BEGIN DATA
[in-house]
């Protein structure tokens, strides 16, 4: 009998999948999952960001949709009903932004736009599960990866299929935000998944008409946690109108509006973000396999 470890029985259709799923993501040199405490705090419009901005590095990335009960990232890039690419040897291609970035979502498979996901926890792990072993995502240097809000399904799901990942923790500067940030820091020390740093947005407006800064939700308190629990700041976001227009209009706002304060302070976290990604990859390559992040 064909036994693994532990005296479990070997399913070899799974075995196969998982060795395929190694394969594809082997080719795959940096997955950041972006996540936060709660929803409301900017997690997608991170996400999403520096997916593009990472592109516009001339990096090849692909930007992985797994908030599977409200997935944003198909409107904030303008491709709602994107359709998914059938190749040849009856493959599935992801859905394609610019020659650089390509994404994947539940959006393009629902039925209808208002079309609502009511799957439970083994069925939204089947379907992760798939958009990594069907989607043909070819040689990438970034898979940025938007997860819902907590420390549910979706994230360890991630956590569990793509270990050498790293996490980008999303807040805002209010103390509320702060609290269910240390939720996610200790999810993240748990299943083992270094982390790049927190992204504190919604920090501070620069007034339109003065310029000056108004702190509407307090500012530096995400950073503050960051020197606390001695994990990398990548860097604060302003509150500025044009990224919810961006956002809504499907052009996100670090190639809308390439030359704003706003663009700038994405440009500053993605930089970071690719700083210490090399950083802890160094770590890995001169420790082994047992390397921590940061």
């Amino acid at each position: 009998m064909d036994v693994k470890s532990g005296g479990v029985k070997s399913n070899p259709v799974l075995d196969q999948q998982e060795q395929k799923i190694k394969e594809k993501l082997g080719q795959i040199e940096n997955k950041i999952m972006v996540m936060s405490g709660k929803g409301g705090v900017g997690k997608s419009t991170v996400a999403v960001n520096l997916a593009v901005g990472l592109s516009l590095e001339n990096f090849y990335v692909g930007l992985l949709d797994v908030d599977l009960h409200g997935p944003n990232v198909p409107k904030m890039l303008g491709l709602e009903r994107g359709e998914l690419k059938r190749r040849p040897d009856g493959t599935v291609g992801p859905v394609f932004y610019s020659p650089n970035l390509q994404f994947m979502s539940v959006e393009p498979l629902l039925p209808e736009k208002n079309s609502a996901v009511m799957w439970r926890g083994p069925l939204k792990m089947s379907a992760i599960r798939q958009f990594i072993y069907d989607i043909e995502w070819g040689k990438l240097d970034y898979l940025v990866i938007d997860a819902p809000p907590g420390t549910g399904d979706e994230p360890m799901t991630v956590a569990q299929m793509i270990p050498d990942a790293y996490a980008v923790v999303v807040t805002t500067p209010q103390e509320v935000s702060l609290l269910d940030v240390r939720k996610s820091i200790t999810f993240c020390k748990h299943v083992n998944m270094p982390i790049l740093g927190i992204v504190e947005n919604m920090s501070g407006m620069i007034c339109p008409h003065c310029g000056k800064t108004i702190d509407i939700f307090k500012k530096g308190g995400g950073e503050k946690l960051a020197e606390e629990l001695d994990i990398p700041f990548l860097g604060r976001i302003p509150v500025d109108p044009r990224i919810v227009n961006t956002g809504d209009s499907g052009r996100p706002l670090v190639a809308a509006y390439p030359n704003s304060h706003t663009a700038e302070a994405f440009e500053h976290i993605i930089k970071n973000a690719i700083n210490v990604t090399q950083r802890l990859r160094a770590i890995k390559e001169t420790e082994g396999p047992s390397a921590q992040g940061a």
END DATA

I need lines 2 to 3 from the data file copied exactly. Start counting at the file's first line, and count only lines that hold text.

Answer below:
């Protein structure tokens, strides 16, 4: 009998999948999952960001949709009903932004736009599960990866299929935000998944008409946690109108509006973000396999 470890029985259709799923993501040199405490705090419009901005590095990335009960990232890039690419040897291609970035979502498979996901926890792990072993995502240097809000399904799901990942923790500067940030820091020390740093947005407006800064939700308190629990700041976001227009209009706002304060302070976290990604990859390559992040 064909036994693994532990005296479990070997399913070899799974075995196969998982060795395929190694394969594809082997080719795959940096997955950041972006996540936060709660929803409301900017997690997608991170996400999403520096997916593009990472592109516009001339990096090849692909930007992985797994908030599977409200997935944003198909409107904030303008491709709602994107359709998914059938190749040849009856493959599935992801859905394609610019020659650089390509994404994947539940959006393009629902039925209808208002079309609502009511799957439970083994069925939204089947379907992760798939958009990594069907989607043909070819040689990438970034898979940025938007997860819902907590420390549910979706994230360890991630956590569990793509270990050498790293996490980008999303807040805002209010103390509320702060609290269910240390939720996610200790999810993240748990299943083992270094982390790049927190992204504190919604920090501070620069007034339109003065310029000056108004702190509407307090500012530096995400950073503050960051020197606390001695994990990398990548860097604060302003509150500025044009990224919810961006956002809504499907052009996100670090190639809308390439030359704003706003663009700038994405440009500053993605930089970071690719700083210490090399950083802890160094770590890995001169420790082994047992390397921590940061």
């Amino acid at each position: 009998m064909d036994v693994k470890s532990g005296g479990v029985k070997s399913n070899p259709v799974l075995d196969q999948q998982e060795q395929k799923i190694k394969e594809k993501l082997g080719q795959i040199e940096n997955k950041i999952m972006v996540m936060s405490g709660k929803g409301g705090v900017g997690k997608s419009t991170v996400a999403v960001n520096l997916a593009v901005g990472l592109s516009l590095e001339n990096f090849y990335v692909g930007l992985l949709d797994v908030d599977l009960h409200g997935p944003n990232v198909p409107k904030m890039l303008g491709l709602e009903r994107g359709e998914l690419k059938r190749r040849p040897d009856g493959t599935v291609g992801p859905v394609f932004y610019s020659p650089n970035l390509q994404f994947m979502s539940v959006e393009p498979l629902l039925p209808e736009k208002n079309s609502a996901v009511m799957w439970r926890g083994p069925l939204k792990m089947s379907a992760i599960r798939q958009f990594i072993y069907d989607i043909e995502w070819g040689k990438l240097d970034y898979l940025v990866i938007d997860a819902p809000p907590g420390t549910g399904d979706e994230p360890m799901t991630v956590a569990q299929m793509i270990p050498d990942a790293y996490a980008v923790v999303v807040t805002t500067p209010q103390e509320v935000s702060l609290l269910d940030v240390r939720k996610s820091i200790t999810f993240c020390k748990h299943v083992n998944m270094p982390i790049l740093g927190i992204v504190e947005n919604m920090s501070g407006m620069i007034c339109p008409h003065c310029g000056k800064t108004i702190d509407i939700f307090k500012k530096g308190g995400g950073e503050k946690l960051a020197e606390e629990l001695d994990i990398p700041f990548l860097g604060r976001i302003p509150v500025d109108p044009r990224i919810v227009n961006t956002g809504d209009s499907g052009r996100p706002l670090v190639a809308a509006y390439p030359n704003s304060h706003t663009a700038e302070a994405f440009e500053h976290i993605i930089k970071n973000a690719i700083n210490v990604t090399q950083r802890l990859r160094a770590i890995k390559e001169t420790e082994g396999p047992s390397a921590q992040g940061a």